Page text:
Front yard: I need to connect the two drains to the swale. I think this will really improve the drainage in the front and increase my catchment capacity. There is also some tweaking with the ground between the two house to catch even more water.

The 2nd most stated comment about the garden: How are you going to water everything? Y'all- nature gives it to us. We just have to harvest it to be able to use it when we need it! This video has really got me brainstorming how I can harvest even more.

credits & resources: just my photos // geofflawton.com // thesurvivalpodcast.com // Brad Lancaster 

March 14, 2014

Weapons of Mass Plant Production

This year, I finally feel like a real gardener with all of this seed planting and transplanting going on in the dining room.  This photo is a little outdated. In the past, I've been horrible with seed starting. Some how I always ended up killing everything and ended up buying plant starts at the nursery.

This year is different. First, I have invested in some pretty cool and rare seeds that you can't find at the nursery. Second, my imaginary budget is shrinking, so I don't have much to spend at the nursery for plant starts.

I randomly decided to watch some of Martha's dvd's on Netflix which I think is just her network show series. Watching a few episodes boosted my confidence to help me master seed starting. Here are a few tools I'm using to help me.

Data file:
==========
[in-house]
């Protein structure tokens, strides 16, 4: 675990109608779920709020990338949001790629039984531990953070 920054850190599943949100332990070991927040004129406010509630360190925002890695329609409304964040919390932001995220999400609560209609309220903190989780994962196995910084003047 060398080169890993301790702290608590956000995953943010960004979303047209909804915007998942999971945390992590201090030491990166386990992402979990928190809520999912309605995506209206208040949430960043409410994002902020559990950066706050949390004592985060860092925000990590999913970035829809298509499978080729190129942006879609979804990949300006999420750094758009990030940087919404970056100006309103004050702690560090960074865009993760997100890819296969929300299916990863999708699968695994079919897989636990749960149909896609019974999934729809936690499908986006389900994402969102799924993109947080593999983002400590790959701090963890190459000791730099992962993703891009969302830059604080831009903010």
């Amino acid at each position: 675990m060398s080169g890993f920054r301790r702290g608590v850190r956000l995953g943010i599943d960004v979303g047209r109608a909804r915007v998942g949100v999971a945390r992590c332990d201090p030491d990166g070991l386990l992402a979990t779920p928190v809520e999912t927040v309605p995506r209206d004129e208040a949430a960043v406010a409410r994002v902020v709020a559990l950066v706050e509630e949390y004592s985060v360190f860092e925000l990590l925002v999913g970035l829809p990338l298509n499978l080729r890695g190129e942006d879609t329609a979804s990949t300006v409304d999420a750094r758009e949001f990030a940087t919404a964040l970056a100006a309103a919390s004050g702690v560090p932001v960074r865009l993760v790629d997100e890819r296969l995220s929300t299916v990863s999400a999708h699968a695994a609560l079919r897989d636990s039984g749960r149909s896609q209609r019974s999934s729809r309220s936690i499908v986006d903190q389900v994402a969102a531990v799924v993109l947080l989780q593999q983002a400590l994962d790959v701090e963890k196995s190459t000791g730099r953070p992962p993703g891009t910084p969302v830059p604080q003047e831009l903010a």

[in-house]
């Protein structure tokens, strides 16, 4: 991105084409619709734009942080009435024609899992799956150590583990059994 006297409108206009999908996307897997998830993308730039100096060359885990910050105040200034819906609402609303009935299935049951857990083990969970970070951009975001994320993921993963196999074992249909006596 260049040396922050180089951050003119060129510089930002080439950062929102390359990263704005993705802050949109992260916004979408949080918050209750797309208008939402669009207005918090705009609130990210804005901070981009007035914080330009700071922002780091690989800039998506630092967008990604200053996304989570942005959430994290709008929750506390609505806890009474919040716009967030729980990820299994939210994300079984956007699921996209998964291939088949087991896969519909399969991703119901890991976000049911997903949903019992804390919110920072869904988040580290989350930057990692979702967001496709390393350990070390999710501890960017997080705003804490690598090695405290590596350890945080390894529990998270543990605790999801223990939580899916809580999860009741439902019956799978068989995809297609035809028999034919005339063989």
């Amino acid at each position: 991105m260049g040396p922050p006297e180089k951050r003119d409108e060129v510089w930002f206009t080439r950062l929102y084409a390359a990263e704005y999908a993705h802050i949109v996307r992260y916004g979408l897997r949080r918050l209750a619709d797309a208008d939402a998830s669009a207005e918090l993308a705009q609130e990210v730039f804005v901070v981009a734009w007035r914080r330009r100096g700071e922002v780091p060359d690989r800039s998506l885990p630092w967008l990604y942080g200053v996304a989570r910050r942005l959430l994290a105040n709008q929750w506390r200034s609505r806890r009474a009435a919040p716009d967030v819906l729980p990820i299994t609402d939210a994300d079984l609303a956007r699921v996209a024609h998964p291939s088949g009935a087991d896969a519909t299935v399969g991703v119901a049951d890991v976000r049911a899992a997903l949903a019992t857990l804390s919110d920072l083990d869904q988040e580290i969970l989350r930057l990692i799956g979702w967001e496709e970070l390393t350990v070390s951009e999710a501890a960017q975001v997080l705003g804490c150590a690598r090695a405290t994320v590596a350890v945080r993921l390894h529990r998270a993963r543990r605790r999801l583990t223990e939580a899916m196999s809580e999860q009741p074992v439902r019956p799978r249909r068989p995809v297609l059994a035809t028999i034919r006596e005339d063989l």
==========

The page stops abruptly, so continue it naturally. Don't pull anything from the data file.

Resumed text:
1 - Water Bottle. I picked up a new spray bottle just for water at the discount store for pretty cheap down the street. I don't know about you, but this is a good way to prevent drowning the seedlings or blowing them over. This was life changing for me in my seed starting career.

2 - Recycled Garden Pots. For once, my hoarding came in handy. I've been keeping the small pots thinking I might need them later, and I'm glad I did. I even kept the trays to set them in. Do people really buy these? I'm sure I would have used anything lying around the house before I purchased small pots.

3 - Tongue Depressors. Not only am I horrible at seed starting, I'm also horrible at labeling my starts that I attempted to start. I picked up a pack of these at a hobby store for a few dollars. They are worth every penny. I ended up cutting them in half.

4 - Heating Pad. This isn't in the photo, but I found this very useful. This is just your standard heating pad. I've used mine in the past for making yogurt. Since spring seeds need warm weather to germinate, I thought I'd give this a try. It wasn't an official study, but I think it worked great to kick start.

I may not be an expert quite yet, but I'm feeling pretty good about starting seeds now. In the future, a grow-light would be a great addition to the system.

credits & resources: my photo // marthastewart.com // amazon.com // ecoyards.com

March 4, 2014

Garden Report: February 2014

Well, February went by fast?! Let's see how I did with the progress of the Edible Forest Garden. Last month's garden report can be found here.

Just when we thought spring was officially here, winter was back with a blast of cold air and snow. IN. TEXAS. It's so weird...

There was quite a bit of progress in the garden with my work party I hosted this past weekend. The party was on March 1st, but I'm counting it for February. I'm glad my family was not questioning my methods, because I sure was the whole time.

The 'Leaf' is more visible now. It will be even more visible when I complete the other three beds. I hope the people flying overhead are seeing it. Your welcome southwest!